In 2011, The Rt. Revd Nick Drayson was appointed the Diocesan Bishop of Northern Argentina. The history of the Chaco region can be difficult reading as numerous government agencies and multinational groups from oil companies to bean harvesters have bought and sold land which at one time was the life blood of the indigenous communities.

Nick and Catherine are committed to encouraging, training and mentoring church leaders across this vast region and ‘The Garden Project’ is one of several tangible Anglican initiatives.


Alejandro Deane, affectionately known as “Alec” grew up in the bustling city of Buenos Aires, the capital of Argentina. He left his familiar surroundings and moved to Northern Argentina where he has been working for 30 years alongside the Wichí people. He remains a passionate advocate for the rights of this indigenous group. Alec is now using his expertise in agriculture to develop a garden project with local Wichí. The idea to develop the Garden Project came about after a young Wichí girl died of protein deficiency. Wichí families have traditionally grown a few crops to supplement their diet, but this has proved more difficult in recent times, due to the rapidly changing environment. Vast areas of Chaco land have been cleared for commercial farming. The environmental changes caused by this deforestation means that there are higher summer temperatures and more frequent droughts and flooding. Alec, who has a background in agriculture, felt sure that the situation for Wichí families could be improved, if they had some support and good gardening techniques were incorporated. Thus the “Yachuyaj wo” (Wichí word for Gardener) project was born. The secret to good harvests is incorporating drip irrigation and providing people with good seed. Alec’s vision is that the Wichí can live sustainably and with dignity in their own land.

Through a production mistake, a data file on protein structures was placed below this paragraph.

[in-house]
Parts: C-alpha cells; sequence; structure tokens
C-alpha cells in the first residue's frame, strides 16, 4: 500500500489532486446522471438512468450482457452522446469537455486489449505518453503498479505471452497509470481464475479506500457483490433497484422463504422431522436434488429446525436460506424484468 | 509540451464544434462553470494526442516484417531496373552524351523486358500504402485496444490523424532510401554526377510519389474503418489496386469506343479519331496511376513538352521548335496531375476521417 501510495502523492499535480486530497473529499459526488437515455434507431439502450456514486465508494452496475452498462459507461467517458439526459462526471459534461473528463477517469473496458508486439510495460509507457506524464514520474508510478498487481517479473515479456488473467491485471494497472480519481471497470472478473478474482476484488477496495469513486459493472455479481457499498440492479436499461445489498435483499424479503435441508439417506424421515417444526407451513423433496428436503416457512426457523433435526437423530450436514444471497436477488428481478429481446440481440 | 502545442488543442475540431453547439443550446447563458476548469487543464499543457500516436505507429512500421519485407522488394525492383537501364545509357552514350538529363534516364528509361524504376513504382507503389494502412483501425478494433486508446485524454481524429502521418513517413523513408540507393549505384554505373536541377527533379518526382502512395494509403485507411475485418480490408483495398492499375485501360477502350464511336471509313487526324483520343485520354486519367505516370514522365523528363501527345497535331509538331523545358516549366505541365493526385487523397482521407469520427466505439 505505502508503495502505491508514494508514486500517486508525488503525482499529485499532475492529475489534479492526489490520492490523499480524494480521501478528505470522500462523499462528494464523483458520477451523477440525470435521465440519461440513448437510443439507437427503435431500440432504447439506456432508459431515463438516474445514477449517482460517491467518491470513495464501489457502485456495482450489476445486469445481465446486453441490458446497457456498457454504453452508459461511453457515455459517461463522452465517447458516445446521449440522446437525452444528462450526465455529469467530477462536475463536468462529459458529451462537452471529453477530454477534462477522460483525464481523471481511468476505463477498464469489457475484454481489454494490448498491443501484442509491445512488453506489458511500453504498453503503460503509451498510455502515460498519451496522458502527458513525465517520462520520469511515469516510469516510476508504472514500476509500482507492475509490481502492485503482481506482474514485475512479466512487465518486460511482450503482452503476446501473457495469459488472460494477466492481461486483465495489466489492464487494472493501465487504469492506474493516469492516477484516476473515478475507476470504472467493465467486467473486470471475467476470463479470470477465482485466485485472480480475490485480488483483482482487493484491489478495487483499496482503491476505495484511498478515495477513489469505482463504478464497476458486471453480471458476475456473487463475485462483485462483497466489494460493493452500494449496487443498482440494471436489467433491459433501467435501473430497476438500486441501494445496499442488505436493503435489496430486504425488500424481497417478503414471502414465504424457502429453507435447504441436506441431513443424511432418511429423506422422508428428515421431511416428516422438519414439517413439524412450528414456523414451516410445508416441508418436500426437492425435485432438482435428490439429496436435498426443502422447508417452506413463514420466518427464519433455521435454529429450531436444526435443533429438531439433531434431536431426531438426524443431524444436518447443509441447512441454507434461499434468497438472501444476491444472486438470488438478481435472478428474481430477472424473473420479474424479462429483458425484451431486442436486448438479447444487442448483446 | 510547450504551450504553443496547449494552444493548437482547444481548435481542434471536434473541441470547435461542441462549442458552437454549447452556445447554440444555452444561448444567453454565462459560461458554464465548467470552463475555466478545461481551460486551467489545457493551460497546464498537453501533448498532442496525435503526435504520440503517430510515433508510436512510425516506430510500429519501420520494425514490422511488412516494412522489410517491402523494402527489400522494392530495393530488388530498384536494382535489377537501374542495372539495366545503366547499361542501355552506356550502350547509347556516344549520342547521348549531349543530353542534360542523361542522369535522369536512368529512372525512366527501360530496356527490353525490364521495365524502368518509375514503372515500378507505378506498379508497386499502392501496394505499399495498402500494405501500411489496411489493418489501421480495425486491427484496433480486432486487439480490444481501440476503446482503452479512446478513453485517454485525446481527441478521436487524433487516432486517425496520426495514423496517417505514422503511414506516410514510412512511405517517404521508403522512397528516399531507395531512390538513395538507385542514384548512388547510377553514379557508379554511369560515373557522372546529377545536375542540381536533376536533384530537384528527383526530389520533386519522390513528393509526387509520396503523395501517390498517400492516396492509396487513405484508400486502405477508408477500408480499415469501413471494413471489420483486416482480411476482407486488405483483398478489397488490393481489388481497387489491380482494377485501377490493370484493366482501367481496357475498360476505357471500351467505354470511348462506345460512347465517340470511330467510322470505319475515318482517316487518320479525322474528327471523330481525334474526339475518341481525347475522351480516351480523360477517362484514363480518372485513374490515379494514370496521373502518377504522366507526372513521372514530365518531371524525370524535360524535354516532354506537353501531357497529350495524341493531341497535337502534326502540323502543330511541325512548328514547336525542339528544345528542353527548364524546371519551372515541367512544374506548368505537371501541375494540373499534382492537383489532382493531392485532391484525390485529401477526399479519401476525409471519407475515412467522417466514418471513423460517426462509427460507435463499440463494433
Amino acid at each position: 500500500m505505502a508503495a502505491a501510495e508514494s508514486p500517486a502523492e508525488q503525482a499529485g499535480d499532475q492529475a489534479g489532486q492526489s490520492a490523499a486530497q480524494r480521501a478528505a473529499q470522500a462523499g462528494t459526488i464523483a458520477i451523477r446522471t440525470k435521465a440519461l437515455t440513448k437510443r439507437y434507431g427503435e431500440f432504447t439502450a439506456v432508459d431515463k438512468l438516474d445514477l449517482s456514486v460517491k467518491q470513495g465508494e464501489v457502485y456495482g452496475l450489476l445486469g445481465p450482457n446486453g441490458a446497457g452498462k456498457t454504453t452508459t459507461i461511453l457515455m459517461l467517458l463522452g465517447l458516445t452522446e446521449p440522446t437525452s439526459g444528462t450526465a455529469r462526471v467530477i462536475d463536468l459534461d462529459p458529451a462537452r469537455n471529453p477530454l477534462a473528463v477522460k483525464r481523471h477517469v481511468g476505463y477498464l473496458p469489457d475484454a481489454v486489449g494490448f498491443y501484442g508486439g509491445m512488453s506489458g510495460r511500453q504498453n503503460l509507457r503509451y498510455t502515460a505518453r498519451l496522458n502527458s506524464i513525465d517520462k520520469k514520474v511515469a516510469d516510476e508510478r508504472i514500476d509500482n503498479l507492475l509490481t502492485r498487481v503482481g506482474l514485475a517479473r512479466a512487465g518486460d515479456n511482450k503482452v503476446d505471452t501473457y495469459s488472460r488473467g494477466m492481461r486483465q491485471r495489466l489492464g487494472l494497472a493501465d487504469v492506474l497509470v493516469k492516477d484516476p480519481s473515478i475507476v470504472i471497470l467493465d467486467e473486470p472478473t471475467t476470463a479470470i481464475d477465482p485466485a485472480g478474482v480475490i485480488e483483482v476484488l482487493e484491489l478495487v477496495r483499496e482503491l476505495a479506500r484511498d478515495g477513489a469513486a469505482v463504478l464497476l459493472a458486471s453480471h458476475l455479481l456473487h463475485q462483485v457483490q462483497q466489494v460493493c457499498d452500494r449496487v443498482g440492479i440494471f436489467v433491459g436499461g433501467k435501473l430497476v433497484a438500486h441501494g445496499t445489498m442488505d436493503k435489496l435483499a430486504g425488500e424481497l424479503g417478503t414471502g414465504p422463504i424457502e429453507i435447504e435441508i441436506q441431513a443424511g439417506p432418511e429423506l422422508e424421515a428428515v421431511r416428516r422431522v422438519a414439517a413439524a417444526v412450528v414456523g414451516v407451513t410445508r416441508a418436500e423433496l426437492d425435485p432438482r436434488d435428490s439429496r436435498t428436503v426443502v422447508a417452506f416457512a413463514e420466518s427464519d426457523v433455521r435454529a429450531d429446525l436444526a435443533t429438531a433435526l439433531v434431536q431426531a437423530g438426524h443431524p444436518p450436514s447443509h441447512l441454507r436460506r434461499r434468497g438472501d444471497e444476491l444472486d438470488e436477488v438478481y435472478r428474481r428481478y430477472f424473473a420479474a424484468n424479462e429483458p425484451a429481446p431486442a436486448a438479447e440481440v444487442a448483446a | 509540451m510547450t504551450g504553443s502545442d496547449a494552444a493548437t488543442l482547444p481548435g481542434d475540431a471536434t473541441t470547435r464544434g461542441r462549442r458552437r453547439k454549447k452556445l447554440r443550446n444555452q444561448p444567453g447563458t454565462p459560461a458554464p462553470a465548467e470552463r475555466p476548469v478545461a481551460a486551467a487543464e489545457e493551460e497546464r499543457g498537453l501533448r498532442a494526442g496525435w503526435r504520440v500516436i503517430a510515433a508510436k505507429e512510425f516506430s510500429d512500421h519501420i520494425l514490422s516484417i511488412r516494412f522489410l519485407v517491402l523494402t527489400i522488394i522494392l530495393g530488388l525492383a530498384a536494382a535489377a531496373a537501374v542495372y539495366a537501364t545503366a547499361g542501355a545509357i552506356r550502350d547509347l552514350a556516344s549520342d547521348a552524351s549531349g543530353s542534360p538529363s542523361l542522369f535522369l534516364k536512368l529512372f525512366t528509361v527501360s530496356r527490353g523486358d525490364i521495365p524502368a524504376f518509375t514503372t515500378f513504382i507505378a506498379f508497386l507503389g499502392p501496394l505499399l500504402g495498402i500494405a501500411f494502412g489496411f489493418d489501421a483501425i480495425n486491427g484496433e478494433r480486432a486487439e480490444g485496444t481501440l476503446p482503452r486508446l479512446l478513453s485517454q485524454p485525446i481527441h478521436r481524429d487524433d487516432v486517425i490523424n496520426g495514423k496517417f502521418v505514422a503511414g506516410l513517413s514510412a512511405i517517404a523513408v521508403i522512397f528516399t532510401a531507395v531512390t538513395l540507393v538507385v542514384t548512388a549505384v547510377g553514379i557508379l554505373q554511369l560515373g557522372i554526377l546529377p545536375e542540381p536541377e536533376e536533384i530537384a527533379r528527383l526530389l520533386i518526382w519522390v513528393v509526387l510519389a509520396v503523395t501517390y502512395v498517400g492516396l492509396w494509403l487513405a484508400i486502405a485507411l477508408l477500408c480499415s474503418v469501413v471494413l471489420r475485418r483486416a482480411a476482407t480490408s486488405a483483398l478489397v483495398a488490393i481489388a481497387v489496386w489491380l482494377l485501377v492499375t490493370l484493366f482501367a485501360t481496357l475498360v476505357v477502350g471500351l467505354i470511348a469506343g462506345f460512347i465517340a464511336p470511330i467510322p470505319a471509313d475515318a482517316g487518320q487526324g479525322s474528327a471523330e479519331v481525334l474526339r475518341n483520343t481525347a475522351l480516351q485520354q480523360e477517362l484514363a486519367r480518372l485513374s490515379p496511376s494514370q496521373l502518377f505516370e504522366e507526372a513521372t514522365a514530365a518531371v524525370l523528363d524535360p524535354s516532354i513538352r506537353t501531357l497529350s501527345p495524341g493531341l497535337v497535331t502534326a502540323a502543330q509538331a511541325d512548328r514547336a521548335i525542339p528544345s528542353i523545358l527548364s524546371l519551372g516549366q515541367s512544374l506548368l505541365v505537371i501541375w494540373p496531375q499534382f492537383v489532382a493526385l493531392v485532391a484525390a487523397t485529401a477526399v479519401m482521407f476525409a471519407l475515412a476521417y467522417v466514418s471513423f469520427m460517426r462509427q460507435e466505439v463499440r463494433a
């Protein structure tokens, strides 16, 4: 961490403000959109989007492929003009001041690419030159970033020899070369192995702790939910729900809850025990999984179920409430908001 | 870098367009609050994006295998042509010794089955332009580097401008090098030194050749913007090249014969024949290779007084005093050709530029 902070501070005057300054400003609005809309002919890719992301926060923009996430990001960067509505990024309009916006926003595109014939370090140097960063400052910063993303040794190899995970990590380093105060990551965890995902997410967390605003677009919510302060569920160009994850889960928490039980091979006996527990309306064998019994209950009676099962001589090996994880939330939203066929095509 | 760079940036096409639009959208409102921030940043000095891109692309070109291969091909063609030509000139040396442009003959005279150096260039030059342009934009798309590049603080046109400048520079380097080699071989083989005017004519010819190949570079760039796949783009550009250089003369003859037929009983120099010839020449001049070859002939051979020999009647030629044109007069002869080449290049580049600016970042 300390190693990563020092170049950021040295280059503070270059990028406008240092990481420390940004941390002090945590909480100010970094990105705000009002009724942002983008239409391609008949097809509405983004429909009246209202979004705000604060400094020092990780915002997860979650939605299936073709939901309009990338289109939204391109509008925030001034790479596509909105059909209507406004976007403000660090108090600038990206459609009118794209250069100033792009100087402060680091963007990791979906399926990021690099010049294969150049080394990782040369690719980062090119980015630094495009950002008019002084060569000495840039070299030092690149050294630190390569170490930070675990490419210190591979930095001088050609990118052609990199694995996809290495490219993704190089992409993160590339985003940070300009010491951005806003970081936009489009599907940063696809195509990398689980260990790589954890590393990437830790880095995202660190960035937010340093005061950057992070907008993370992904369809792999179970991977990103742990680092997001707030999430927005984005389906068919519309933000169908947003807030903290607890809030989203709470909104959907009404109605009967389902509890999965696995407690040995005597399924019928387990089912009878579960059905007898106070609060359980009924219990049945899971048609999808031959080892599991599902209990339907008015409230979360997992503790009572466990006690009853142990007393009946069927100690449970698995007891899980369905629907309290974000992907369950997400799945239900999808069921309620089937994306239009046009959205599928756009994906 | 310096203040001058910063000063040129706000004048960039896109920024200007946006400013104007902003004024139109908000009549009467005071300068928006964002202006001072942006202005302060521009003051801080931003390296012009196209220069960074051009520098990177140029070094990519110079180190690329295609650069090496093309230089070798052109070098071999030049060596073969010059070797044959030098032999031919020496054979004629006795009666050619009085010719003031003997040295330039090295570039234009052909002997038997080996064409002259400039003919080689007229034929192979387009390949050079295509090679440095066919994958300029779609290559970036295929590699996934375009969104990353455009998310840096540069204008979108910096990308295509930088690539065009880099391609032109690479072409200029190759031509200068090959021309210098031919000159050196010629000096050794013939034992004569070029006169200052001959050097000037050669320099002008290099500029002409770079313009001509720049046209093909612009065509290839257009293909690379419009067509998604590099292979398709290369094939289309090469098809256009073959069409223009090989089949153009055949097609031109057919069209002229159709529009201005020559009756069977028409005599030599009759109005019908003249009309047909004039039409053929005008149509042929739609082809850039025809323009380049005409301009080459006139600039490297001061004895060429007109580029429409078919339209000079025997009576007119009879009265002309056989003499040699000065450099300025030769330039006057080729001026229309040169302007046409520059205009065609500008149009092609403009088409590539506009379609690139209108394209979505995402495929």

Over the next three years the three major and equally important aims are:

  • Enabling people to grow nutritious food.
  • Developing people’s education and learning
  • Creating opportunities of hope for marginalised Wichí families